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Volume XII, Number 228


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SEC Proposes To Amend Its Rules Governing Administrative Proceedings

The Securities and Exchange Commission (SEC) has responded to some of the many critics who have voiced concerns about the procedural fairness and the antiquated nature of its administrative hearing process.  On September 24, 2015, the SEC issued two proposed amendments to the rules that govern administrative proceedings. 

“The proposed amendments seek to modernize our rules of practice for administrative proceedings, including provisions for additional time and prescribed discovery for the parties,” said SEC Chair Mary Jo White. 

The proposed amendments will provide respondents with more tools in their efforts to defend themselves in administrative proceedings commenced by the SEC, closing some of the gap between the tools available to them in civil court proceedings and those available in administrative hearings, and will modernize the SEC administrative hearing process. The proposals would also provide for an electronic filing system not dissimilar to that utilized in federal court.  While the new proposals may be viewed as a step toward addressing some of the attacks on the procedural fairness of SEC administrative proceedings, they do not deal with the constitutional challenges to the appointment of administrative law judges (ALJs) or to the equal-protection arguments that have been raised in recent cases.

The proposals include four significant changes to the SEC’s Rules of Practice that would:

  • Adjust the timing of events in administrative proceedings, including extending the time before a hearing occurs in certain cases;

  • Expand the discovery available to parties by, among other things, permitting some depositions of witnesses as part of discovery;

  • Provide additional guidelines relating to the appeal process; and

  • Require electronic filing of submissions, and establish procedures allowing parties to protect the confidentiality of certain sensitive personal information in those filings.


The proposed rules would provide enhanced discovery. Depositions would be allowed even if the proposed deponent would be available to testify at a hearing. The SEC and respondents would each be allowed three depositions in single-respondent cases and five depositions in multiple-respondent cases. Parties also could request that the hearing officer issue a subpoena for testimony and for documents in connection with the deposition. However, is not expected that the new discovery rules will be able to be utilized to depose SEC investigative personnel or to obtain SEC files that previously were not subject to discovery.Deposition procedures would be akin to those imposed under the Federal Rules of Civil Procedure. Depositions on written questions would be allowed either by stipulation or upon demonstration of good cause. Moreover, issues relating to discovery such as expert-witness disclosures and depositions would be addressed at prehearing conferences. The proposals also include procedures related to the proposed deposition practice, such as addressing the location, recording, forms of objections, and duties of the deposition officer.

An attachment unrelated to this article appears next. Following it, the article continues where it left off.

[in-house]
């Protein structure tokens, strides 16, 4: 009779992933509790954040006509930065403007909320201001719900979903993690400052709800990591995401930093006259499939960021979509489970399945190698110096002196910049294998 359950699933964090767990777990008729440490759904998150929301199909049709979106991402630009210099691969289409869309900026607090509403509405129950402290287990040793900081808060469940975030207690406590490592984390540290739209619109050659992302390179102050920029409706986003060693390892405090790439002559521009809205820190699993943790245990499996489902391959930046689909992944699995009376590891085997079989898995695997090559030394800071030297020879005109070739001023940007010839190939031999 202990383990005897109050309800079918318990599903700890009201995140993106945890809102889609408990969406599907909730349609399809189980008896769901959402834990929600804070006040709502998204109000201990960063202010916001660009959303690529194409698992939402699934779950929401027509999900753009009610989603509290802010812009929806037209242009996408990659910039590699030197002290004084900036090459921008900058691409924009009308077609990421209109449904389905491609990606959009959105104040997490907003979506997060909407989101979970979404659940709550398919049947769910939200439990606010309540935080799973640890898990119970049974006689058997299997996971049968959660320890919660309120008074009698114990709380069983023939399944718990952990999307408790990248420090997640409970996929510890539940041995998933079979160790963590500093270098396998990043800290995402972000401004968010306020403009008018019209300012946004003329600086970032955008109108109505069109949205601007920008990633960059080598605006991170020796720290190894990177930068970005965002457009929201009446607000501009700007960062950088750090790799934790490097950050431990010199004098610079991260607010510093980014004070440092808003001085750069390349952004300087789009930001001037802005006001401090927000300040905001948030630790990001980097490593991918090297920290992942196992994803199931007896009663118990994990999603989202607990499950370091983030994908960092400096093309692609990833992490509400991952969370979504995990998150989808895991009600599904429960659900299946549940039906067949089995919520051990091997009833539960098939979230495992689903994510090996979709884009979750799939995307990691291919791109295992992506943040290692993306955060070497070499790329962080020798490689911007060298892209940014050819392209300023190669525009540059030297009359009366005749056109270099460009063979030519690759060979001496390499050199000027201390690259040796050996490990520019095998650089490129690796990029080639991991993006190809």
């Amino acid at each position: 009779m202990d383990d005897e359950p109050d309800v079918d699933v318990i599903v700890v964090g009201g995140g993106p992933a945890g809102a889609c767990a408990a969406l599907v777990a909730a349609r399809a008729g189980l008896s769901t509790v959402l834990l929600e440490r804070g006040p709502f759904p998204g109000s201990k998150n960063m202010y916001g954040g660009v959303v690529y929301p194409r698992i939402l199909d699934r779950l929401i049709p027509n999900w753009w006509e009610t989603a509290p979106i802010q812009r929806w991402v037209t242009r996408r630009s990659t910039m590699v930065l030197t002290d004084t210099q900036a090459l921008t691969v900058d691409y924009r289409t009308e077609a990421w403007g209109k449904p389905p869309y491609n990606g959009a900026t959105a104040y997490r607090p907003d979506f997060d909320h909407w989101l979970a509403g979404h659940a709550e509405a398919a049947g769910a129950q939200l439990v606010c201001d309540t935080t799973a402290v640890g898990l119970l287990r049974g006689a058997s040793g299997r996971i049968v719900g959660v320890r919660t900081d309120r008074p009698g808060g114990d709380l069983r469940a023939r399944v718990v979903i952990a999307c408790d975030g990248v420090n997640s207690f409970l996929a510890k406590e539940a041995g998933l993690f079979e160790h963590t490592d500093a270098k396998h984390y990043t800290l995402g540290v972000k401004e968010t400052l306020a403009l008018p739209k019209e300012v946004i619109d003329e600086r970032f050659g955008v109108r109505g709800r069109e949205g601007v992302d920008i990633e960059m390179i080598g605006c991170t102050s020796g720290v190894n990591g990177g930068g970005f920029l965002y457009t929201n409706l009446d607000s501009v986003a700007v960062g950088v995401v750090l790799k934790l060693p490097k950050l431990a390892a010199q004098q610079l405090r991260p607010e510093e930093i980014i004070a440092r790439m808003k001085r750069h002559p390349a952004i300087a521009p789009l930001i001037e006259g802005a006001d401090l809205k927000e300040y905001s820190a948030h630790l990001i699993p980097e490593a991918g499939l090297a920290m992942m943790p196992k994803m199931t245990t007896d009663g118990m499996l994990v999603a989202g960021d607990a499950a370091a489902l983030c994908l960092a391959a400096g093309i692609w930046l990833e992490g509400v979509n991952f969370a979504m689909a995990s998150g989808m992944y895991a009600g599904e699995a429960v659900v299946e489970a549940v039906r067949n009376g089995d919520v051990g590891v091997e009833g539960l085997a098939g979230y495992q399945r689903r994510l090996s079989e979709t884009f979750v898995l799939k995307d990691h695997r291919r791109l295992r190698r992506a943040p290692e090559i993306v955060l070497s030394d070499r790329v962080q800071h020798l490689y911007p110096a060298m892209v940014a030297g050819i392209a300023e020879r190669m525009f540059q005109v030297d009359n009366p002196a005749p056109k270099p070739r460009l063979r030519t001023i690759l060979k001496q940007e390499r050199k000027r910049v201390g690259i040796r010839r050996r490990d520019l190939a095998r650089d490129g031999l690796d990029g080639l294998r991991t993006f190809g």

The Timing Of Hearings

The SEC’s procedural rules have been criticized for not allowing respondents sufficient time to prepare and present their defenses in administrative proceedings. The proposed rules would modify the timeframe in several respects:

  • The proposed revisions would potentially extend the date that the hearing must begin. Under the proposed amendments, the hearing must be scheduled to begin approximately four months after service of the order instituting proceedings - - but not later than eight months after the service of the order commencing proceedings. This modification would effectively double the maximum amount of time between commencement of the proceeding and the hearing, from four to eight months. This change is intended to provide additional flexibility during the prehearing phase of a proceeding and afford parties sufficient time to conduct deposition discovery pursuant to the proposed new rules, while retaining an outer time limit to ensure the timely and efficient resolution of the proceeding.

  • The deadline for the ALJ in a proceeding to file his or her initial decision would run from the completion of that post-hearing briefing or briefing of dispositive motions, rather than from the date of service of the SEC’s order instituting the proceedings. This modification would divorce the deadline for the completion of an initial decision from other stages of the proceeding. Under the proposed amendment, the deadlines for initial decisions that would established in the SEC’s order instituting proceedings, and would be 30, 75, or 120 days from the completion of post-hearing or dispositive briefing (depending on the nature and complexity of the case). The proposed length of time afforded for the preparation of an initial decision in each type of proceeding would be the same as the amount of time hearing officers are afforded under current rules, if a proceeding actually progresses according to the timeline set out in the current rule.

  • Finally, the amended rules would create a procedure for extending the timing for issuance of an initial decision by up to 30 days.

Appeals of Administrative Decisions